Faculty Development Fellows serve as mentors to new faculty including: pre-tenured, tenure-track, adjunct faculty and lecturers.

They may also mentor faculty of color, mid-career faculty and senior faculty. Mentoring support includes:

Providing help with personal aspects of the local culture--SMC and the extended community:

    • Introducing new faculty to College activities, culture and colleagues;
    • Developing professional networks on and off campus;
    • Assisting faculty new to the Bay Area with information about housing, schools, etc.; also resources of special interest--academic, cultural, social, or artistic;
    • Balancing work and personal life.

Providing help with academic procedures and professional development:

      • Providing information about resources available to faculty: FD funding, Alumni grants, SoTL, instructional technology (FTG, CaTS), etc.;
      • Working effectively within the College systems;
      • Navigating the R&T process:
        • Preparing the Form A—how to effectively communicate achievements and challenges;
        • Balancing teaching, scholarship/research, service;
        • Checking on R&T progress (e.g., letters of recommendation, classroom observation, etc.)
        • Finding on-campus disciplinary fields or programs to cross-list courses with (e.g. environmental studies, women’s and gender studies, ethnic studies) develop collaborative projects, or establish professional relationships based on common interests;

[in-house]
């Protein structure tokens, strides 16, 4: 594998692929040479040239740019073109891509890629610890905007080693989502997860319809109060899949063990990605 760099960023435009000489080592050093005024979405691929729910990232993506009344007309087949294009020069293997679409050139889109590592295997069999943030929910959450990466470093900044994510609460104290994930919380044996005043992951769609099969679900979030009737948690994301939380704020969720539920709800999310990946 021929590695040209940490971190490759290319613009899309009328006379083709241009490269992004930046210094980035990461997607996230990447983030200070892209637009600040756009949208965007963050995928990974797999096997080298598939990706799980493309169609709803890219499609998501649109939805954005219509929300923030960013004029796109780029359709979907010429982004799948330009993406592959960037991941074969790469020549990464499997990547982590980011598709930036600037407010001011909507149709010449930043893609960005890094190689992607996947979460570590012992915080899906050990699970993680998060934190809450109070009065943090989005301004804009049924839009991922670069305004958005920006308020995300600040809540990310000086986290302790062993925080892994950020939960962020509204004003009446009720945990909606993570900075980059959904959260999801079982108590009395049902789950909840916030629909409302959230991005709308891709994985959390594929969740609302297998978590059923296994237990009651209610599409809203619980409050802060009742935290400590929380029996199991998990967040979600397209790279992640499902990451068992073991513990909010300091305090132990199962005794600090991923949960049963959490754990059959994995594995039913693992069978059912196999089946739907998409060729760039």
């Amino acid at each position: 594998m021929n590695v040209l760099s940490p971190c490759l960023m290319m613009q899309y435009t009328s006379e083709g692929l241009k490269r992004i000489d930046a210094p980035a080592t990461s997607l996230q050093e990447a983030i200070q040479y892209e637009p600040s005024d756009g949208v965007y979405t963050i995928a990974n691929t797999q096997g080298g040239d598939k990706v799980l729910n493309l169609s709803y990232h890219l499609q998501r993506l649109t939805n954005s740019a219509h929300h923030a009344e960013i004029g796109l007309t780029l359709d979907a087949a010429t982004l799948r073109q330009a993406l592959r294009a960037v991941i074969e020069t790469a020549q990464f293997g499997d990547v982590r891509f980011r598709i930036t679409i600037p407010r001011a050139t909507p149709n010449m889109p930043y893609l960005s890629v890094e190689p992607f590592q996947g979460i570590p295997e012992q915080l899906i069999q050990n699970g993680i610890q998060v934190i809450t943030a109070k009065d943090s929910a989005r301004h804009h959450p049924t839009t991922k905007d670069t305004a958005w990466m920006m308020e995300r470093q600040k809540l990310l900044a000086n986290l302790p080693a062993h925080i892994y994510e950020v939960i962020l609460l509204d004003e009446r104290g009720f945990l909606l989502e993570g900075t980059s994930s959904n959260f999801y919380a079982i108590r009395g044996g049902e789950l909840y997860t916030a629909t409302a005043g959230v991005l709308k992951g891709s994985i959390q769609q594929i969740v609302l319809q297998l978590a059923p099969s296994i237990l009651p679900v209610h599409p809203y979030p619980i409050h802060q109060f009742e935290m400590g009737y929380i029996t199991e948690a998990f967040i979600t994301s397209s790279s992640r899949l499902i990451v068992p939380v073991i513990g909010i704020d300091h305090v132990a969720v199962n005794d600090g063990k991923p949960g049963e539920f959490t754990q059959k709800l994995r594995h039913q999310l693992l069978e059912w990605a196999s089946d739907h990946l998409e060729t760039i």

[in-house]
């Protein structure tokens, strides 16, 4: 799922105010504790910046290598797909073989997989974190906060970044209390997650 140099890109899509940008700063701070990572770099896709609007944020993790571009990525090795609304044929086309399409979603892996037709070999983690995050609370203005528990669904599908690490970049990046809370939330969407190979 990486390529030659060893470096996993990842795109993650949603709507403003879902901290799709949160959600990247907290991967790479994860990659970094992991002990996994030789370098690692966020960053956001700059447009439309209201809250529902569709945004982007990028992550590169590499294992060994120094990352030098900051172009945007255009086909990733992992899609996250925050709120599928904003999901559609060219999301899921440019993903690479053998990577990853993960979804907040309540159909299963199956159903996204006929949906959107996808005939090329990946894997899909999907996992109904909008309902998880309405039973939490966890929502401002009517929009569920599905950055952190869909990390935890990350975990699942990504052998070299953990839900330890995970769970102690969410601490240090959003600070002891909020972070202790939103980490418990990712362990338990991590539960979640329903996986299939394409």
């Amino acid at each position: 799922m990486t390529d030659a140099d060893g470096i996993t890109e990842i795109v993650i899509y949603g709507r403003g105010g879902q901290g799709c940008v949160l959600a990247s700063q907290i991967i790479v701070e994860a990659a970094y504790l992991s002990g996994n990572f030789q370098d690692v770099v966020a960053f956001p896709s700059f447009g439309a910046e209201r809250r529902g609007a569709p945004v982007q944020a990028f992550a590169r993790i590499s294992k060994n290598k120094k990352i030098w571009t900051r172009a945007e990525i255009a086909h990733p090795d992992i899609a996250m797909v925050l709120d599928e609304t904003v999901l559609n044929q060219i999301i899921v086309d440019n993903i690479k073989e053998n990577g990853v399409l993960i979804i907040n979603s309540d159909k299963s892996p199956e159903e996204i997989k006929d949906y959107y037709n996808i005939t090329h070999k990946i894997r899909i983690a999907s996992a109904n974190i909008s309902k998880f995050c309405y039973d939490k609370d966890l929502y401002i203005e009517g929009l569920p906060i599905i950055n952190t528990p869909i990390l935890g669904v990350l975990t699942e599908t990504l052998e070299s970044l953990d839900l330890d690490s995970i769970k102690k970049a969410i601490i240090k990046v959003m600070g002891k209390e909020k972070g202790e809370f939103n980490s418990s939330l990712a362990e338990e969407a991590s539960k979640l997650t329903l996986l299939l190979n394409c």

• Finding campus venues for presenting scholarship or artistic works (such as sabbatical or scholarly research presentations)
        • Finding appropriate areas for service
        • Helping mid-career faculty remain engaged with the community.

Providing help with classroom concerns:

      • Effective teaching and learning strategies;
      • Syllabus development: learning outcomes, honor code, etc.;
      • Course content that might challenge students’ values or identities;
      • Diverse student body (e.g. academic, racial/ethnic, socio-economic, etc.);
      • Course material beyond the ability of some students;
      • Students with difficult “issues” (e.g. conduct, learning disabilities, social/emotional needs);
      • Student presentations of course material.

Contacts: Rebecca Proehl (Education), Myrna Santiago (History), Sally Stampp (Psychology), Mary True (Psychology)